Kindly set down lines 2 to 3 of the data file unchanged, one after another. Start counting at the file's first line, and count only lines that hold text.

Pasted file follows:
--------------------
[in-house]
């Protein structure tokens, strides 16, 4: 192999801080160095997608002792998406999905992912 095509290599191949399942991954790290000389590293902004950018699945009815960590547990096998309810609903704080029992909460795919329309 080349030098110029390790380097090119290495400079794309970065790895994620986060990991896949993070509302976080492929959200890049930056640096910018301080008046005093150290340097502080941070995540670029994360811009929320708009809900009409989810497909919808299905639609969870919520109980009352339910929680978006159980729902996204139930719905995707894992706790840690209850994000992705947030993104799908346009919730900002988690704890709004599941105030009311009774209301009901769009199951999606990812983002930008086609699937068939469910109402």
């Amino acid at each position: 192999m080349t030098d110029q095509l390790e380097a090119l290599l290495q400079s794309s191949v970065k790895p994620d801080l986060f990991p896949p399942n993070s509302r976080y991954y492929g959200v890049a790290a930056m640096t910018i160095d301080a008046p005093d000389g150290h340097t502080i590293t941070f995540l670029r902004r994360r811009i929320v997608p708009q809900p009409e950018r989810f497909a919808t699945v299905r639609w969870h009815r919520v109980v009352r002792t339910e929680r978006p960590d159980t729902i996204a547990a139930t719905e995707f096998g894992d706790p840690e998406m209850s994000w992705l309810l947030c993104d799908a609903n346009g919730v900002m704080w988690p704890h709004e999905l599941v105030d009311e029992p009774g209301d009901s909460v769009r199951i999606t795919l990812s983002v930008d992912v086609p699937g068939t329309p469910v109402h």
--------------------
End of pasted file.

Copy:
């Protein structure tokens, strides 16, 4: 192999801080160095997608002792998406999905992912 095509290599191949399942991954790290000389590293902004950018699945009815960590547990096998309810609903704080029992909460795919329309 080349030098110029390790380097090119290495400079794309970065790895994620986060990991896949993070509302976080492929959200890049930056640096910018301080008046005093150290340097502080941070995540670029994360811009929320708009809900009409989810497909919808299905639609969870919520109980009352339910929680978006159980729902996204139930719905995707894992706790840690209850994000992705947030993104799908346009919730900002988690704890709004599941105030009311009774209301009901769009199951999606990812983002930008086609699937068939469910109402």
């Amino acid at each position: 192999m080349t030098d110029q095509l390790e380097a090119l290599l290495q400079s794309s191949v970065k790895p994620d801080l986060f990991p896949p399942n993070s509302r976080y991954y492929g959200v890049a790290a930056m640096t910018i160095d301080a008046p005093d000389g150290h340097t502080i590293t941070f995540l670029r902004r994360r811009i929320v997608p708009q809900p009409e950018r989810f497909a919808t699945v299905r639609w969870h009815r919520v109980v009352r002792t339910e929680r978006p960590d159980t729902i996204a547990a139930t719905e995707f096998g894992d706790p840690e998406m209850s994000w992705l309810l947030c993104d799908a609903n346009g919730v900002m704080w988690p704890h709004e999905l599941v105030d009311e029992p009774g209301d009901s909460v769009r199951i999606t795919l990812s983002v930008d992912v086609p699937g068939t329309p469910v109402h």